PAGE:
By taking a different approach to celebrating Christmas and religious festivals, you may find that staff engagement increases and, in turn, the ongoing positive impact on staff morale pays dividends you would never achieve when bonding over warm wine at an office shindig at the local pub.
Options for teambuilding days grow year on year.
What about taking the team outdoors to try a new activity – abseiling, white water rafting, paintballing or similar?
Or maybe your team would prefer something a little less gung-ho, a cookery course or visiting one of the growing numbers of ‘escape room’ activities?
Of course, you may find that people aren’t overly keen to give up time of their own to spend with colleagues. And not too many businesses can afford the luxury of giving their staff a whole or half day off.
If this is the case, then you might find yourself sticking with the traditional ways of celebrating Christmas and religious festivals, like parties. However, providing you revisit the earlier suggestions about food and drink, give consideration to the day and location of the party and ASK your staff for their input, chances are everyone will have a great time and will come together in the intended spirit of the season.
Deck The Halls
Before I sign off for today, it occurred to me that you might also find one last tip about decorations useful. An important message to send to your staff is that, while there may be one or two festivals that are observed by the majority, you are mindful of the minority too. So, if you are happy to put up Christmas decorations, you would be well advised to consider how to accommodate similar traditions for other festivals.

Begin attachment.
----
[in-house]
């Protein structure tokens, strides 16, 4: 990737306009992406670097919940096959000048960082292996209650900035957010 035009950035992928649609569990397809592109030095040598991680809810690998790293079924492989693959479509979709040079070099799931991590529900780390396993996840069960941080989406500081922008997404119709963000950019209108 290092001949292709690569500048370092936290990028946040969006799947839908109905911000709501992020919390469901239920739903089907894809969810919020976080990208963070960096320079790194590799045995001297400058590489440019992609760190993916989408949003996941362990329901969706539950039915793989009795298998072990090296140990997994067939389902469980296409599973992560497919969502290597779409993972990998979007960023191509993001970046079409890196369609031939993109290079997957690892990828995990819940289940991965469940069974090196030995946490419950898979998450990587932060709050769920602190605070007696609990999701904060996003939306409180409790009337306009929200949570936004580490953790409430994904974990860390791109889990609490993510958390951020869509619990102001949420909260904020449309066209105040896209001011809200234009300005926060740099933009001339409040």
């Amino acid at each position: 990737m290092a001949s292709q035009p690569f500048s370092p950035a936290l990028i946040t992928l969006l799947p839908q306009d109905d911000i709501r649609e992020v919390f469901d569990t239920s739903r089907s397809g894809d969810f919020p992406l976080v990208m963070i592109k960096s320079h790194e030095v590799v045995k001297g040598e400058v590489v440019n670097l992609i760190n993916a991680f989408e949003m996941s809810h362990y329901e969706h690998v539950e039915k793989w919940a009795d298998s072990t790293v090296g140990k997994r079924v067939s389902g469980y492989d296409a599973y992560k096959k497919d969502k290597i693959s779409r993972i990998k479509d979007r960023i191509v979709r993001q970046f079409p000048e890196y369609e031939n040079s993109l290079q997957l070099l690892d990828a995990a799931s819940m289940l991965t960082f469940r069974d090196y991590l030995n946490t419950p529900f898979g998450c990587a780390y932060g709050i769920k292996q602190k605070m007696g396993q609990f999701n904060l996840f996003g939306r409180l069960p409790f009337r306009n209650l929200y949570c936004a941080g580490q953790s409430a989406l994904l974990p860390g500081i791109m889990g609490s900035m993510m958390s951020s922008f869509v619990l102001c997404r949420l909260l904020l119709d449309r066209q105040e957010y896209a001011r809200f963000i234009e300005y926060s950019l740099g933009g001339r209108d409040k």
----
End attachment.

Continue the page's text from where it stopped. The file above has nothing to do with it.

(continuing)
A Final Point To Note
When it comes to celebrating Christmas and religious festivals, consulting with your team and avoiding assumptions is vital. Not just in how you handle religious celebrations but also in how you ensure diversity and equality across all business activities. However, religious festivals often carry significant personal importance to people. By upping the ante, you will learn more about your people and help them learn more about each other. That’s what some might call a win: win scenario.
For more information about this, and the full range of HR Support available, please contact Kate Underwood HR & Training on 02382 025160 or email [email protected]